Inclusion of flaxseed products has also been associated with improvement in blood lipids. Inclusion of 20% flaxseed in diets of rats decreased total plasma cholesterol, triglyceride (TG), and low-density lipoprotein (LDL) cholesterol by 21, 34, and 23%, respectively. Supplementation with 30% flaxseed had a more pronounced effect, reducing the same factors by 33, 67, and 23% (9).

In human studies, 15 g/d of flaxseed administered for three months was associated with reduction in serum TG and LDL cholesterol without any alteration of high-density lipoprotein (HDL) cholesterol (10). It has also been reported that consumption of 50 g flaxseed/day for four weeks lowered the plasma LDL cholesterol by 8% in young healthy adults (11).

A meta-analysis of studies published from January 1990 to October 2008 revealed a consensus regarding the effect of flaxseed products on blood lipids. All flaxseed interventions, included in the analysis, reduced both total cholesterol and LDL cholesterol. While flaxseed oil had no significant effect on either cholesterol or LDL cholesterol, interventions with whole flaxseed and lignan enriched supplements (flaxseed alcoholic extracts) lowered total cholesterol and LDL cholesterol. Female subjects, and individuals with elevated initial cholesterol concentrations, showed a greater response.

These experimental findings support the hypothesis that flaxseed consumption has a positive effect on suppressing the development of atherosclerosis. Recently it was demonstrated that consumption of one whole flaxseed product in the form of a bagel, muffin, bar or bun containing 30 g of flaxseed by a group of patients displaying pulmonary artery disease and elevated blood pressure significantly reduced both systolic and diastolic blood pressure (12). In this study the authors reported significant linear correlations between blood pressure lowering effects and markers of flax consumption. Based on the weight of evidence from human clinical trials available prior to 2011 Health Canada’s Food Directorate concluded that a claim linking consumption of ground whole flaxseed and blood cholesterol lowering was warranted.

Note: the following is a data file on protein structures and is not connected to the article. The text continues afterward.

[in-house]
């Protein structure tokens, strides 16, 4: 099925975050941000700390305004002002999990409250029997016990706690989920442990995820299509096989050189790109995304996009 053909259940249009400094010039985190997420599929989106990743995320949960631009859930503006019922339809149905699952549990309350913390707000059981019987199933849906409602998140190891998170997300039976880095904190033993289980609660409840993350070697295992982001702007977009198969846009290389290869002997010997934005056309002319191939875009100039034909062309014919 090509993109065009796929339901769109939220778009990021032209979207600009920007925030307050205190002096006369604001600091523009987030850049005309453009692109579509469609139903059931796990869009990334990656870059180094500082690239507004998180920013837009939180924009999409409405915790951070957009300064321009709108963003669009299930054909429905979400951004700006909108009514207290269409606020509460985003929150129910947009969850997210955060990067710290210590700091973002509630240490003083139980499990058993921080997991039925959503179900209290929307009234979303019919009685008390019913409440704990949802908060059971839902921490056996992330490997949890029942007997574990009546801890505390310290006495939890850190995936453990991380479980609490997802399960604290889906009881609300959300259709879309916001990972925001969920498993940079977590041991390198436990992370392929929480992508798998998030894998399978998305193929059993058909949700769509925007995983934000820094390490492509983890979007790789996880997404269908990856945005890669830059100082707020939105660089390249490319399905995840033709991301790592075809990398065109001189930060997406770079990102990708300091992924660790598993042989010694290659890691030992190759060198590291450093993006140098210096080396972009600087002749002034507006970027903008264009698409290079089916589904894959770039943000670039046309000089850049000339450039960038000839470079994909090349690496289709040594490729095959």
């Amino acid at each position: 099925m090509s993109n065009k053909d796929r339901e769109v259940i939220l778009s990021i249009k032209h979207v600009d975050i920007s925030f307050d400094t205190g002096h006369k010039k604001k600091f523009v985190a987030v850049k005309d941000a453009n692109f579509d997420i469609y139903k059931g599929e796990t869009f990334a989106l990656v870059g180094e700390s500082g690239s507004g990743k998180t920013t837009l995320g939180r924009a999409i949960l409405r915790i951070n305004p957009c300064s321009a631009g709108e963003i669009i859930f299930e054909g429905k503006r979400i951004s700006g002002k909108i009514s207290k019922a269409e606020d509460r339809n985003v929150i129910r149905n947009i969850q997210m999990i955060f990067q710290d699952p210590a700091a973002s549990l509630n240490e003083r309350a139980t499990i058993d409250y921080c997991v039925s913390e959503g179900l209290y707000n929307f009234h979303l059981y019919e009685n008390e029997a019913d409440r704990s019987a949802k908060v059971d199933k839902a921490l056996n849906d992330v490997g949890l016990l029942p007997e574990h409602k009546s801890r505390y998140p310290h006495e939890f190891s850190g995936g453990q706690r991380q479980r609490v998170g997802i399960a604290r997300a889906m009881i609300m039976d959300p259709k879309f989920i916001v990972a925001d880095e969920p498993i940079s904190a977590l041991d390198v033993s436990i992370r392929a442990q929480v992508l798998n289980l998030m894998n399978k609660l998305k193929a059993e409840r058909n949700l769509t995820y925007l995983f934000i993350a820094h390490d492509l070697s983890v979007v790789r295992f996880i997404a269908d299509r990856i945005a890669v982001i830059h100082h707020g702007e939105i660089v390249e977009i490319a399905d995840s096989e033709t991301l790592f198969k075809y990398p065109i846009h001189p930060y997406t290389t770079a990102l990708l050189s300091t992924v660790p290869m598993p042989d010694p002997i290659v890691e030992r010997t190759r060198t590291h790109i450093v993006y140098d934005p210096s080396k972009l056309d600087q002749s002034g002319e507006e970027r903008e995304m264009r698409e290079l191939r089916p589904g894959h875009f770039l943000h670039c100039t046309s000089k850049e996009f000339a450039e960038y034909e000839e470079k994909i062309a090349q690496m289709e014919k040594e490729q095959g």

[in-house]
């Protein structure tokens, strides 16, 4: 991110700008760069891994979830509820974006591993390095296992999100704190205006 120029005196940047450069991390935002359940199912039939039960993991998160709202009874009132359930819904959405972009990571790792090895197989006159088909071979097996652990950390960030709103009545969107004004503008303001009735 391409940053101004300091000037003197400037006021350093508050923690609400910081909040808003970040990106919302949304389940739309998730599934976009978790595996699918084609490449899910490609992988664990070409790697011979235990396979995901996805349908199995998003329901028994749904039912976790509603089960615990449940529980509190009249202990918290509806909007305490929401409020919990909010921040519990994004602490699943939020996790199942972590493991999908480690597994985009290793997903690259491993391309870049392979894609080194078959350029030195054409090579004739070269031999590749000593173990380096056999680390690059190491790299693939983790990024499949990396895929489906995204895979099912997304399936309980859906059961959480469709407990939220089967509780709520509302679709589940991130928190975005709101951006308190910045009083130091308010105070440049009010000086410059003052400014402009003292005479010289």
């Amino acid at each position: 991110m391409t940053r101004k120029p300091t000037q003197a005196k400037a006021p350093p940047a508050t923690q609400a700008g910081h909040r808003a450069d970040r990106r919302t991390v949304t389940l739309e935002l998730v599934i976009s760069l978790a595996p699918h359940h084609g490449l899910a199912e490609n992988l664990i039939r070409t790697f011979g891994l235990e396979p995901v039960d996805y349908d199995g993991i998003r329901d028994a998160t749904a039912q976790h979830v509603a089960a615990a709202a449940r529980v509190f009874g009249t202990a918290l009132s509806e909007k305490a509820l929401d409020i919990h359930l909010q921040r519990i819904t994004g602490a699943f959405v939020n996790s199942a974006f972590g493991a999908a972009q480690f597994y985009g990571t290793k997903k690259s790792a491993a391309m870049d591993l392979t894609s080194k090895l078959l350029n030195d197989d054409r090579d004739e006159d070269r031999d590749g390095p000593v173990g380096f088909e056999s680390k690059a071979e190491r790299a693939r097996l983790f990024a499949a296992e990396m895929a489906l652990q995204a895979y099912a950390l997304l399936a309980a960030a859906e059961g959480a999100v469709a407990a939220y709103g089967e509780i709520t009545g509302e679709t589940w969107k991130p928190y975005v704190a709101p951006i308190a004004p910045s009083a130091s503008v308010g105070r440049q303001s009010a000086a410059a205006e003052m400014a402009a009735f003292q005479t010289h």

Secoisolariciresinol diglucoside is a phytochemical and antioxidant that acts as a precursor of mammalian lignans and a phytoestrogen (13). Consumption of the lignans or the a flaxseed lignan complex FLC is reported to slow the progression of atherosclerosis in humans and other mammals (14) Hypercholesterolemic humans were treated with 300 mg of 600 mg of FLC for eight weeks. The 300 mg dose reduced total cholesterol and LDL cholesterol by 15 and 17%, respectively, without any change in the ratio of total cholesterol/ HDL cholesterol. A higher dose of 600 mg reduced the serum total cholesterol and LDL cholesterol by 24 and 22%, respectively, with a decrease in the total cholesterol/HDL cholesterol ratio.